The Finance Ministry is highly critical of a plan for developing transportation in Israel being pushed by Prime Minister Benjamin Netanyahu, according to a document prepared by the ministry's budget department.
The authors charge that the plan does not offer any solution to the serious transportation problems in central Israel.
Moreover, the document says that there has been insufficient analysis of various rail and road proposals as far as their economic and practical implications are concerned. The transportation program that Netanyahu is promoting is called Israel Routes. It calls for the establishment of rail and road networks that are meant to connect outlying communities to the center of the country and to create a railroad link to cities like Eilat and Kiryat Shmona.
In terms of roads, the plan is mostly based on creating extensions of the Trans-Israel highway to the upper and eastern Galilee.
According to officials at the Prime Minister's Office the proposed transportation program will increase the population in the periphery and will improve employment conditions in the Galilee and the Negev.
The Finance Ministry appraisal was completed several weeks ago and estimates that the overall cost of the various transportation projects may exceed NIS 130 billion.
According to the analysis, even if the projects are spread over a 15 year period, the annual expenditure will exceed by NIS 5 billion the annual budgeted funding for transportation development.
Officials at the Finance Ministry argue that the proposal does not offer any solutions for linking towns on the periphery to urban centers, in spite of the fact that 95 percent of the public travel in metropolitan areas.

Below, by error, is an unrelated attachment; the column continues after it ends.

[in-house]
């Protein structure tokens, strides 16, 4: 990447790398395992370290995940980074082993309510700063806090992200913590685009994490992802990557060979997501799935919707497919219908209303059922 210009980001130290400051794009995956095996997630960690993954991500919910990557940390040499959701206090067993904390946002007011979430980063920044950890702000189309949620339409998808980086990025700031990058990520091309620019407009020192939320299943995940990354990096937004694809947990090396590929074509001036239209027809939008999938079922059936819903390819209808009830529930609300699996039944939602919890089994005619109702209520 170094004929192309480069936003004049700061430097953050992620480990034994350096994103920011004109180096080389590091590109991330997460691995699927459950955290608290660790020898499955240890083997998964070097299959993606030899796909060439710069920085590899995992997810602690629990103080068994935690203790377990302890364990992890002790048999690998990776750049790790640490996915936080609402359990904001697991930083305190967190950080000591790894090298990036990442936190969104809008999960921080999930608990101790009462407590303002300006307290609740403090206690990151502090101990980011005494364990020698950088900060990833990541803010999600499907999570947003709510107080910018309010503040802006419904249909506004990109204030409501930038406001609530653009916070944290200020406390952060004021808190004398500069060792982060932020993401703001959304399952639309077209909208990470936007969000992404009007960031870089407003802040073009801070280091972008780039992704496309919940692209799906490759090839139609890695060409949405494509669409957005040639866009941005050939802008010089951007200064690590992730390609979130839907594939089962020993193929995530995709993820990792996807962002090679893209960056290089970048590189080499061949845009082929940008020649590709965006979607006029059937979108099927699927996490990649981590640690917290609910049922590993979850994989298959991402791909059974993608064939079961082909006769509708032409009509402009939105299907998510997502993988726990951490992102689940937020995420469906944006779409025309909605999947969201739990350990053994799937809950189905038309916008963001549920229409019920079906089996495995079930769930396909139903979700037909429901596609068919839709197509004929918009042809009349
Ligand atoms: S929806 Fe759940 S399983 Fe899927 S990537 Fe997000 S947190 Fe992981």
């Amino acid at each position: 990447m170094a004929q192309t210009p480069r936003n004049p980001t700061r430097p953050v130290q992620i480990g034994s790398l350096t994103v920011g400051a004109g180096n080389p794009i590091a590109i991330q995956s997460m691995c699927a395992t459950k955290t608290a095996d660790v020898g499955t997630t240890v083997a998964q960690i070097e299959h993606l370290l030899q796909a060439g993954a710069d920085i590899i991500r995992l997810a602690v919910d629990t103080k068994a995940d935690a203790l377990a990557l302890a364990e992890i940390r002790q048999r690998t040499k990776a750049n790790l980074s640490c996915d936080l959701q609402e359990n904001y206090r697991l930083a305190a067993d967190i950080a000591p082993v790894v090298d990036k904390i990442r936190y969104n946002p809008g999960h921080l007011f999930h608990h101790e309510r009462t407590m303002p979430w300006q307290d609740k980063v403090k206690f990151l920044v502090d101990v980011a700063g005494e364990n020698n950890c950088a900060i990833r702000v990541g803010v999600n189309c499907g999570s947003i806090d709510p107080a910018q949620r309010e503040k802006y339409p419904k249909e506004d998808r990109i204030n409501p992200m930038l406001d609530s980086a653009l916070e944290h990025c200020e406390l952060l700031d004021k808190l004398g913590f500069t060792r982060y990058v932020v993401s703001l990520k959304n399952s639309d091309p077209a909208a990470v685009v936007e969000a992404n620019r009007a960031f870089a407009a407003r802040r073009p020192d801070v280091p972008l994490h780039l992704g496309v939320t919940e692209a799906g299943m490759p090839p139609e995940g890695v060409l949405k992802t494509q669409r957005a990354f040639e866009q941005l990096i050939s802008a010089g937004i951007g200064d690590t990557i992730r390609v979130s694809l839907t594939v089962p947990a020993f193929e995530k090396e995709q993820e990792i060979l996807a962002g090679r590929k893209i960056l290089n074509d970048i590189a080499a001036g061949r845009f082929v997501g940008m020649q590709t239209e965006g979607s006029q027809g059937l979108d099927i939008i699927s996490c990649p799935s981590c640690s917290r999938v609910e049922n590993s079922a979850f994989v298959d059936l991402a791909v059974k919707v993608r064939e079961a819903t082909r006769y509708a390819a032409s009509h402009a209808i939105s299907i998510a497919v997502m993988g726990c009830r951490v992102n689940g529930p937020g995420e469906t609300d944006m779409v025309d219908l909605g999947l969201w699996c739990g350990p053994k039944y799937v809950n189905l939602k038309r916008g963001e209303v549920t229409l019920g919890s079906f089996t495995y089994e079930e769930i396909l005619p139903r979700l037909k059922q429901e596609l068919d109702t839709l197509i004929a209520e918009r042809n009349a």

The proposed roads, including those on the periphery, are not necessarily those needed for effective transportation, critics say.
They argue that the railroad lines being proposed also fail to match needs and are not expected to create significant demand by travelers.
Treasury officials are concerned that the government is pushing ahead with transportation projects that exceed budgets and will not be useful.
They say that while economic feasibility studies have not been completed it is already clear that there are doubts about the cost-effectiveness of the projects.
One examples cited by the Finance Ministry is the lack of estimates for passenger demand for a rail line to Kiryat Shmona.
Regarding a rail service to Eilat from central Israel, the ministry estimates its cost at NIS 8.6 billion.
One of the noteworthy shortcomings of the project, the ministry says, is that it will not offer a daily service. Ministry experts propose an alternative plan, which calls for upgrading existing main roads in northern and southern Israel instead of building new roads. With regards to railroads, they are calling for significantly upgrading the rail system connecting the four metropolitan areas of Tel Aviv, Jerusalem, Haifa and Be'er Sheva.
Treasury staff warn that not dealing with crowded roadways in central Israel will undermine economic growth in coming years. Regarding improving the rapid connections between the center and the periphery, they argue that upgrading existing roads and making more buses available would speed up traffic to rates comparable with Israel Railways.
The Prime Minister's Office issued a statement saying that Netanyahu had decided that discussions on the details of the plan to link the Galilee and the Negev with central Israel should be concluded in the next few days and that the plan would be submitted for cabinet approval on 21 February.
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